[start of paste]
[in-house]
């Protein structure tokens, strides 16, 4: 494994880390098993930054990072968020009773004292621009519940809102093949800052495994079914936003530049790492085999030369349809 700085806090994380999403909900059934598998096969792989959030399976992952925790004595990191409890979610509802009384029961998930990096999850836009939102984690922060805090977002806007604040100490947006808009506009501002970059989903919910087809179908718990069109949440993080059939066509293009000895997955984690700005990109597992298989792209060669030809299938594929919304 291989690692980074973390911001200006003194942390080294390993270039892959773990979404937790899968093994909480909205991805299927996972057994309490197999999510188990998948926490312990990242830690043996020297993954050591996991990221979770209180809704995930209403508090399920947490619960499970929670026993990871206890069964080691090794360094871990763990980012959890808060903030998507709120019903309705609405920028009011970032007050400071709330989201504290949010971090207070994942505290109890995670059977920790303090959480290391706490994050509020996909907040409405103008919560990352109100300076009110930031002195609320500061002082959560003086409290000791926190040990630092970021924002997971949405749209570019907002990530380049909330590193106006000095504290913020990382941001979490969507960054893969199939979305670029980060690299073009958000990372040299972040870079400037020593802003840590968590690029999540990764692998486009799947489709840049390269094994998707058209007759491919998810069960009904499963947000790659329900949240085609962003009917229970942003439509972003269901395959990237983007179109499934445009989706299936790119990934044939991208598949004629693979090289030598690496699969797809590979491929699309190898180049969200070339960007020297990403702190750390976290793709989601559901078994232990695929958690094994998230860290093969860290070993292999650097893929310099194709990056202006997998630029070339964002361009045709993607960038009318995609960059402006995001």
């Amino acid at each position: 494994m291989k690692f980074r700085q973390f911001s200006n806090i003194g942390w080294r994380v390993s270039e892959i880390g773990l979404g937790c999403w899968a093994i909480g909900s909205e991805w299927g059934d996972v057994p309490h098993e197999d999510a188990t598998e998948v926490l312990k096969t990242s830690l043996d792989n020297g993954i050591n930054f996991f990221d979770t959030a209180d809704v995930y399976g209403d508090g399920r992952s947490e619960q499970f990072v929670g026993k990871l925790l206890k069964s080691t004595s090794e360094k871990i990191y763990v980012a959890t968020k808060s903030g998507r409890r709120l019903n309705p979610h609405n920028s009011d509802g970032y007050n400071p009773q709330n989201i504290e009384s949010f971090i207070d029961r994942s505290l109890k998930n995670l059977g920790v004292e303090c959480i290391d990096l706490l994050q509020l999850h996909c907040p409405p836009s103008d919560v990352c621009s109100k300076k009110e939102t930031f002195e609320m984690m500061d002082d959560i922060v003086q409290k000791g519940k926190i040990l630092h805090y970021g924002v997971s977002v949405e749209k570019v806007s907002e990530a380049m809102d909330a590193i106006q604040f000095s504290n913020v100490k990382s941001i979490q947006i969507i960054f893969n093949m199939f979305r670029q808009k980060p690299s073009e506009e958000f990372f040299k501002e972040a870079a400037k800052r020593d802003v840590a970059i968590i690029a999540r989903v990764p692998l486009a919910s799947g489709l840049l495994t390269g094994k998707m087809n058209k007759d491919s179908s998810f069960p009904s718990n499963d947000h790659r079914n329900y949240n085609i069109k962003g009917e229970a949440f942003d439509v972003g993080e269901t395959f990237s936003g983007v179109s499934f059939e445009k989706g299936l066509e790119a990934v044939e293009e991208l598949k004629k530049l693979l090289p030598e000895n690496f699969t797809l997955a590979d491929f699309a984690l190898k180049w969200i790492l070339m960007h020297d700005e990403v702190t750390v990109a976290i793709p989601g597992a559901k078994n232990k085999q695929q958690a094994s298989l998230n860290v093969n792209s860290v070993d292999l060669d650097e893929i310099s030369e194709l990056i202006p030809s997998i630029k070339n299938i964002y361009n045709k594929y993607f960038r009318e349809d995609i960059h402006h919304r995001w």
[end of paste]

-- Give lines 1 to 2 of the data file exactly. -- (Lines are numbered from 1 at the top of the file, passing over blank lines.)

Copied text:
[in-house]
């Protein structure tokens, strides 16, 4: 494994880390098993930054990072968020009773004292621009519940809102093949800052495994079914936003530049790492085999030369349809 700085806090994380999403909900059934598998096969792989959030399976992952925790004595990191409890979610509802009384029961998930990096999850836009939102984690922060805090977002806007604040100490947006808009506009501002970059989903919910087809179908718990069109949440993080059939066509293009000895997955984690700005990109597992298989792209060669030809299938594929919304 291989690692980074973390911001200006003194942390080294390993270039892959773990979404937790899968093994909480909205991805299927996972057994309490197999999510188990998948926490312990990242830690043996020297993954050591996991990221979770209180809704995930209403508090399920947490619960499970929670026993990871206890069964080691090794360094871990763990980012959890808060903030998507709120019903309705609405920028009011970032007050400071709330989201504290949010971090207070994942505290109890995670059977920790303090959480290391706490994050509020996909907040409405103008919560990352109100300076009110930031002195609320500061002082959560003086409290000791926190040990630092970021924002997971949405749209570019907002990530380049909330590193106006000095504290913020990382941001979490969507960054893969199939979305670029980060690299073009958000990372040299972040870079400037020593802003840590968590690029999540990764692998486009799947489709840049390269094994998707058209007759491919998810069960009904499963947000790659329900949240085609962003009917229970942003439509972003269901395959990237983007179109499934445009989706299936790119990934044939991208598949004629693979090289030598690496699969797809590979491929699309190898180049969200070339960007020297990403702190750390976290793709989601559901078994232990695929958690094994998230860290093969860290070993292999650097893929310099194709990056202006997998630029070339964002361009045709993607960038009318995609960059402006995001």